“The desert is very conducive to exercise and meditation. I believe this destination is a haven for destressing, and it has always been a refuge where people rejuvenate and draw from the convergence of the natural phenomenon of the healing mineral waters and the scenic terrain. I was the first one to teach yoga in the [Coachella Valley] when I first came here in the 1950s. I worked with Charles Farrell at The Racquet Club and taught yoga, health, and meditation to people like Greta Garbo, Mae West, Jimmy Durante, Dinah Shore, the Marx brothers, Marion Davies, and many others. I helped show them the spiritual energy here. My longtime companion, modernist architect Albert Frey, taught me to think of one’s home as a sacred place. He brought his love of the outdoors into his architecture, so his clients could feel what he was feeling. He was a genius. As you peer out one of his windows and onto the desert, you discover a soul in nature and in the birds and in the wildlife and in the landscape. It’s like it says in [a contemporary version of] the Bible: ‘I look up to the mountains; does my strength come from mountains?’ I look up [at the San Jacinto Mountains] and feel a presence. Whoever this presence is, God or a higher power, I believe in it.”

Palm Springs Modern Architecture


“Palm Springs started as a vacation home, and then it was what I describe to others as ‘a slippery slope’ in that, if you spend enough time here, you fall in love with it. As the former mayor of Sausalito, I gave up a very full life in the Bay Area in 2001 without once looking back. I was hooked. My 1953 home, known as the Edris House, was designed by the pioneer architect E. Stewart Williams. I always dreamed of owning this house. I really did think that moving here would be a quieter life, but I have found myself very involved in the community. I found it compelling that I made closer friends here in two years than I made in the 12 years I lived in the Bay Area. Palm Springs is a special place, and I feel honored to be a permanent resident here. There’s some kind of special energy going on between the mountain ranges here. I must be under Palms Springs’ spell. I imagine the [Native Americans] could define it in better terms.”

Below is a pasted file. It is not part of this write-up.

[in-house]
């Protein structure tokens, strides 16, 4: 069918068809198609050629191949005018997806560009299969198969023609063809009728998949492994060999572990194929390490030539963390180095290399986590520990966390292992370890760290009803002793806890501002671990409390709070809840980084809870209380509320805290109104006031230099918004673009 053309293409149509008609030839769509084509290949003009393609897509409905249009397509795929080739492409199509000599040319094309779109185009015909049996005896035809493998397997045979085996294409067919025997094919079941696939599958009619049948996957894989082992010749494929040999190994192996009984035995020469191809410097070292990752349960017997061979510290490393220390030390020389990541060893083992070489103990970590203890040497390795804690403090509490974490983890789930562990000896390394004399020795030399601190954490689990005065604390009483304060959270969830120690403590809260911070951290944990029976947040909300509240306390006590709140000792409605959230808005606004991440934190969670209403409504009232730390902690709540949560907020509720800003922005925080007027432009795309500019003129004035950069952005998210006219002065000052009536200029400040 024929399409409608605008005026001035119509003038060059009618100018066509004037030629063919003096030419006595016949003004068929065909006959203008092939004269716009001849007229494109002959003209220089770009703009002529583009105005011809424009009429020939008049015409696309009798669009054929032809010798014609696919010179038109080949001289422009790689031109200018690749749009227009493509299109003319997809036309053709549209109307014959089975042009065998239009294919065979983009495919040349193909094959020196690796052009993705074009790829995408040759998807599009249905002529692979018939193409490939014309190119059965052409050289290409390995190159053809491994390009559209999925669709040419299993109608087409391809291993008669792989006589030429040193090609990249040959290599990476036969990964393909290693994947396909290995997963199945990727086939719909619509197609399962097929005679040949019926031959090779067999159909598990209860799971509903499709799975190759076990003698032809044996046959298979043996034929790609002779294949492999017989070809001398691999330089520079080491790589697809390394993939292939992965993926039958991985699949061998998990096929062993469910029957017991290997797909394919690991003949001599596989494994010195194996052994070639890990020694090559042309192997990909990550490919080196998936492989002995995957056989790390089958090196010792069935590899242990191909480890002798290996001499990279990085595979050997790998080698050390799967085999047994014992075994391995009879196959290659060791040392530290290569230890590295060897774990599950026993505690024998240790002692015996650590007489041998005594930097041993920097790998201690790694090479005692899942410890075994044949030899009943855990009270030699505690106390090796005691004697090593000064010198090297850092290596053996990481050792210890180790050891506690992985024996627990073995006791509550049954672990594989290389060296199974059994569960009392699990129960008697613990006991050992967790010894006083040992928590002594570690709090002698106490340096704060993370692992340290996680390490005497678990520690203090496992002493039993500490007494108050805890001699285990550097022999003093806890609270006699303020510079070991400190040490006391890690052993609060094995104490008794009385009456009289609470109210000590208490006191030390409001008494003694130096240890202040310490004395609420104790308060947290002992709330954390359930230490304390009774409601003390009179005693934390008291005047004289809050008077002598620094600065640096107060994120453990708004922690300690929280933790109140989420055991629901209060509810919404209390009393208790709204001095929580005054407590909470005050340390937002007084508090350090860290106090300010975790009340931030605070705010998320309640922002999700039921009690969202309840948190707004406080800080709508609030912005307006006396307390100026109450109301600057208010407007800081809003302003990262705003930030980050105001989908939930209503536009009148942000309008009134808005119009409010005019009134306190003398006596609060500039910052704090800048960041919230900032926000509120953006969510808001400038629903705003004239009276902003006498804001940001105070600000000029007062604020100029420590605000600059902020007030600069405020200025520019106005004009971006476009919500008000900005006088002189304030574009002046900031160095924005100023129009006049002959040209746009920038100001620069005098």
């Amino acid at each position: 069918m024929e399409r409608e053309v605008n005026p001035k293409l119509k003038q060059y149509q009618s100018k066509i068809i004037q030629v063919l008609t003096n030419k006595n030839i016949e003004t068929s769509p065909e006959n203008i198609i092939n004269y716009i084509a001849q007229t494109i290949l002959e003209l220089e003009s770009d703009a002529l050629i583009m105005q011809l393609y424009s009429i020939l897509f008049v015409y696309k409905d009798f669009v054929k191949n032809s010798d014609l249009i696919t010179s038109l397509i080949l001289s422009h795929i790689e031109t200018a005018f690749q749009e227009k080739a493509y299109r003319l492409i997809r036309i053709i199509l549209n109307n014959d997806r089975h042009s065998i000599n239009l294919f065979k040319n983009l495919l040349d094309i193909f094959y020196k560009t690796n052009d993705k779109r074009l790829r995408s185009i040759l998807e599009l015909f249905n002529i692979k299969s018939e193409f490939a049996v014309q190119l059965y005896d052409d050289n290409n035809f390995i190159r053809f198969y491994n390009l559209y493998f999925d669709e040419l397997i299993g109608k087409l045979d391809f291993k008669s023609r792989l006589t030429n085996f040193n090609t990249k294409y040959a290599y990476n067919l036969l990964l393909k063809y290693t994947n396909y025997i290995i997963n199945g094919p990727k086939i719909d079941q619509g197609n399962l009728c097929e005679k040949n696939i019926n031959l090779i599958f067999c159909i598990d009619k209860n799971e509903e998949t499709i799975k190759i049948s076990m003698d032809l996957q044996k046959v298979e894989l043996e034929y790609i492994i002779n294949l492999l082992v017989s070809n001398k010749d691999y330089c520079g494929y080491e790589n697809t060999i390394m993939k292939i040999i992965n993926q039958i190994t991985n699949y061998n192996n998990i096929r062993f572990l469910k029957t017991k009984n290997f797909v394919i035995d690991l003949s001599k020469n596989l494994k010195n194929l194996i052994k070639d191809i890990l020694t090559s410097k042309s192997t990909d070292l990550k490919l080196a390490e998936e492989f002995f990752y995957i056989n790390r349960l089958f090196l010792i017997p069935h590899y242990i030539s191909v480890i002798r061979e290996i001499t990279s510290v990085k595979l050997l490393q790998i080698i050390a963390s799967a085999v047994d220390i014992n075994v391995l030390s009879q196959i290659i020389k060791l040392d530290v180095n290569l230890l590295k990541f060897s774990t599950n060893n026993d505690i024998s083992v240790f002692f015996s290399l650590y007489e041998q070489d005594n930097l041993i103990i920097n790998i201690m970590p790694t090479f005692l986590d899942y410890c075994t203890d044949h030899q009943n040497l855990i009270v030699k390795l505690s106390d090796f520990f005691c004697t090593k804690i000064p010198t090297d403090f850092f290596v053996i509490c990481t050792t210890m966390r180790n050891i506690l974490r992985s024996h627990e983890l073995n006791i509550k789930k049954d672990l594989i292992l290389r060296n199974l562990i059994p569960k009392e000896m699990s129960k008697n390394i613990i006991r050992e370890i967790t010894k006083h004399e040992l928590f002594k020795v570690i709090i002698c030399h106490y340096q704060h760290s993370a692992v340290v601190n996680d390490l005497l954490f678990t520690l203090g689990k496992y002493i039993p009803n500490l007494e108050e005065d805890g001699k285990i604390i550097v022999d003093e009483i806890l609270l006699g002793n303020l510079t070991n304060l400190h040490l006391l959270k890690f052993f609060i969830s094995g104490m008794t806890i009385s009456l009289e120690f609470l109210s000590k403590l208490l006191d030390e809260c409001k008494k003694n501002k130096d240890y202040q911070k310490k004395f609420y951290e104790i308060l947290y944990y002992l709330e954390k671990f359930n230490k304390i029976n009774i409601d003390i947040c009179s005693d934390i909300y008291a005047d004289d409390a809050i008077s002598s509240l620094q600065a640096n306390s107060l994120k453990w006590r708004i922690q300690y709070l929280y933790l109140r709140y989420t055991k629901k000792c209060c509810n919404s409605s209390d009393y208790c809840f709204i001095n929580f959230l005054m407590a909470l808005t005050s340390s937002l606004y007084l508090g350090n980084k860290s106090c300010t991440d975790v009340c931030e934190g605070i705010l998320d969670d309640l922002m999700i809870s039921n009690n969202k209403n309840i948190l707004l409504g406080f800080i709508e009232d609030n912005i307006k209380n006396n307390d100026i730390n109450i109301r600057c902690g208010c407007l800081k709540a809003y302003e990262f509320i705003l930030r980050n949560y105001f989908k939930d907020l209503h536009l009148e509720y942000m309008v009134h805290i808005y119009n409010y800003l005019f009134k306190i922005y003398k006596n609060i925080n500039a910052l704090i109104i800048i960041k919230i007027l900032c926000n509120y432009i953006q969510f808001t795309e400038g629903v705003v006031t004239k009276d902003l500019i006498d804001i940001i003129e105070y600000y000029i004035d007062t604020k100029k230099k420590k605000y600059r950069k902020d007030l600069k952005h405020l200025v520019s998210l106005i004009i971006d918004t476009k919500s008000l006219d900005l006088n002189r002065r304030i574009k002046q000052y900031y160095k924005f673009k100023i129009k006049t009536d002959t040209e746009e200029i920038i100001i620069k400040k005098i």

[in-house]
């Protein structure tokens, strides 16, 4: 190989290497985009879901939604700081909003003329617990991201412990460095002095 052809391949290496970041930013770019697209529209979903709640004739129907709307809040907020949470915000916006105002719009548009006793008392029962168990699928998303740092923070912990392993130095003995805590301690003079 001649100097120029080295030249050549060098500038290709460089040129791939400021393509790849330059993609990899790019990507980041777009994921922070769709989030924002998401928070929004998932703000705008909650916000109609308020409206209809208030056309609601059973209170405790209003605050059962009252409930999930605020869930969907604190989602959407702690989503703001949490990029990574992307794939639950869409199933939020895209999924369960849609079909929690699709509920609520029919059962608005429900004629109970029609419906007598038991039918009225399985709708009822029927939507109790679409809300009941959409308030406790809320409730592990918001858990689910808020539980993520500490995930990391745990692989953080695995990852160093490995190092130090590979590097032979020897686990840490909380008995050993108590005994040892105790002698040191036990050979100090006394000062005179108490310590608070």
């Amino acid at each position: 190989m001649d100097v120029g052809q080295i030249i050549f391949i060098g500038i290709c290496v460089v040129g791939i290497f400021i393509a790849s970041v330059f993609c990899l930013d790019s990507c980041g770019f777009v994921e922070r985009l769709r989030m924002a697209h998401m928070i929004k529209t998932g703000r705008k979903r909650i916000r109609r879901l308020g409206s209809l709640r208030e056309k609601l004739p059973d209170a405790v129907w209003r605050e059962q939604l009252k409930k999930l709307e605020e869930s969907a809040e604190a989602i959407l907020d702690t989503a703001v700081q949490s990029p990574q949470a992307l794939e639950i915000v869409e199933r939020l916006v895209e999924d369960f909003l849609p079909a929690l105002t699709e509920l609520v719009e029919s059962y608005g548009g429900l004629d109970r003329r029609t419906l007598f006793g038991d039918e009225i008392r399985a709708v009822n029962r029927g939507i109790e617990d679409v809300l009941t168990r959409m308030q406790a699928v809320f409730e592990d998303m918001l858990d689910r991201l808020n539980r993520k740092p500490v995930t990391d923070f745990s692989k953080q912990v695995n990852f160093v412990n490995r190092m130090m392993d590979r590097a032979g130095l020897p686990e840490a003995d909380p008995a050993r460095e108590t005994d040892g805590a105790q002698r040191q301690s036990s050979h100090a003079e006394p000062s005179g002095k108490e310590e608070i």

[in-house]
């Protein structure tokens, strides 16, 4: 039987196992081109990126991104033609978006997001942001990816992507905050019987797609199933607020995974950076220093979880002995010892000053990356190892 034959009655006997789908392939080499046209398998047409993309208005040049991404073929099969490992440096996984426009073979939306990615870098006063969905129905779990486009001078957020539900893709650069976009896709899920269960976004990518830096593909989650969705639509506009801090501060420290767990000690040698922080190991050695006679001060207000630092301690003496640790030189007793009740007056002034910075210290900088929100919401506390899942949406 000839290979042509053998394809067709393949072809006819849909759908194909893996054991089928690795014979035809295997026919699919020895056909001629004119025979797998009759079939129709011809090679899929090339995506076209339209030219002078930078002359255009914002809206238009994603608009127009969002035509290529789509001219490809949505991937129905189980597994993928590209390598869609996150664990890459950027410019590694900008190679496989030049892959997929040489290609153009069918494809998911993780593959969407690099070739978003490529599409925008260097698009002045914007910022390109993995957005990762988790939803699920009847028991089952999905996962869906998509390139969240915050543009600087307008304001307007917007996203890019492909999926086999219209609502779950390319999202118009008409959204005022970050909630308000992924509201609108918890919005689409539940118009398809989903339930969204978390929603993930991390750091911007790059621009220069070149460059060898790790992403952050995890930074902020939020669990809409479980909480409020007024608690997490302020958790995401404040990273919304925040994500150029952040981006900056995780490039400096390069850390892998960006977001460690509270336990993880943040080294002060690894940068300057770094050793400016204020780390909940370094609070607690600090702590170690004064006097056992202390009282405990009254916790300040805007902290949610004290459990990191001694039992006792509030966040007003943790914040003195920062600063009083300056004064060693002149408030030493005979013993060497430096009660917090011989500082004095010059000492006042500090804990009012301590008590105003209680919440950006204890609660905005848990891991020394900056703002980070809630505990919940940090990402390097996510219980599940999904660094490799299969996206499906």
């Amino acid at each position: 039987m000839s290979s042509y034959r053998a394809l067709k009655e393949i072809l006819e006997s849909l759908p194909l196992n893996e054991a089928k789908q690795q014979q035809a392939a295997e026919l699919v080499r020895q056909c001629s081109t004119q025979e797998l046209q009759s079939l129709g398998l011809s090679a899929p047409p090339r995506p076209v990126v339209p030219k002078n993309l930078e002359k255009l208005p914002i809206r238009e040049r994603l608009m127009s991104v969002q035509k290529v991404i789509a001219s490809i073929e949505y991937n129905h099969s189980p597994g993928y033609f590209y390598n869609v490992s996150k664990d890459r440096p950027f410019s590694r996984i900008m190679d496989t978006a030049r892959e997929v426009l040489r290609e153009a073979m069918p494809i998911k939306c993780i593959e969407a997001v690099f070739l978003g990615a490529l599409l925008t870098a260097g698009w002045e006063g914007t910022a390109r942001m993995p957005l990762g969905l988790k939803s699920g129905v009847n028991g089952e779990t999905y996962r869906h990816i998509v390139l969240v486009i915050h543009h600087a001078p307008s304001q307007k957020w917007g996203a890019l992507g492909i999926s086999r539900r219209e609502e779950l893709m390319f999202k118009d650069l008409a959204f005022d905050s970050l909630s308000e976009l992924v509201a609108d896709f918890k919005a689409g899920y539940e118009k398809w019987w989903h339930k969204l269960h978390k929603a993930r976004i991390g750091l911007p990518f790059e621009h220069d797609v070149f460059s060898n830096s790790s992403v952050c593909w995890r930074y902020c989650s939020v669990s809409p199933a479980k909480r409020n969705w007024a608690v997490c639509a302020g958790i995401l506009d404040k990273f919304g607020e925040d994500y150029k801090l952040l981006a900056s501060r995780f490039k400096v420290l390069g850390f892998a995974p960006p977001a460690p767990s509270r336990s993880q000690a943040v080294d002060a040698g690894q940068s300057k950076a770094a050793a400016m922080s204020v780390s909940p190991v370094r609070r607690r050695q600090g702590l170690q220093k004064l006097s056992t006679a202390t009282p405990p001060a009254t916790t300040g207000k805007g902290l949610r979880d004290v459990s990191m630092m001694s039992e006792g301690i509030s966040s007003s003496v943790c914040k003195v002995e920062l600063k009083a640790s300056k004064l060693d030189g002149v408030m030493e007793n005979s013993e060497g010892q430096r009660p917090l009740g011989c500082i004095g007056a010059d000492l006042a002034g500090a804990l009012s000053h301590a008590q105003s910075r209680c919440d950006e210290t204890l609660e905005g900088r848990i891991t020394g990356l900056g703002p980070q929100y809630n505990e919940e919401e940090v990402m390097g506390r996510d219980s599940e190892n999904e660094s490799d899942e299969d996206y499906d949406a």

Palm Springs Modern Architecture


“The turning point for me and my husband, Gary, was when we took Robert Imber’s tour of midcentury architecture during Palm Springs Modernism Week. We already had a midcentury home in Chicago and collect modernist furniture and music. We ended up buying a 1958 Swiss Miss-style Alexander home in Vista Las Palmas, and we made this vacation home a fantasy of the life we missed out on, both of us being too young in the 1950s and ’60s. Once you start living in it, of course, you have to look the part too. We wear the midcentury fashions and drive a vintage 1964 Thunderbird. Gary plays the guitar and I play the organ, so we also started performing midcentury music in Palm Springs. The midcentury era just has such an excitement about it, an optimism — imagining The Jetsons-type lifestyle that was coming. It’s fun; it’s uplifting. It’s hard to be sad or in a bad mood when you’re surrounded by it all. And Palm Springs, with its beauty and serenity, exudes that. When our friends come to visit, they feel it immediately. They tell us, ‘Oh, this is what you were talking about!’”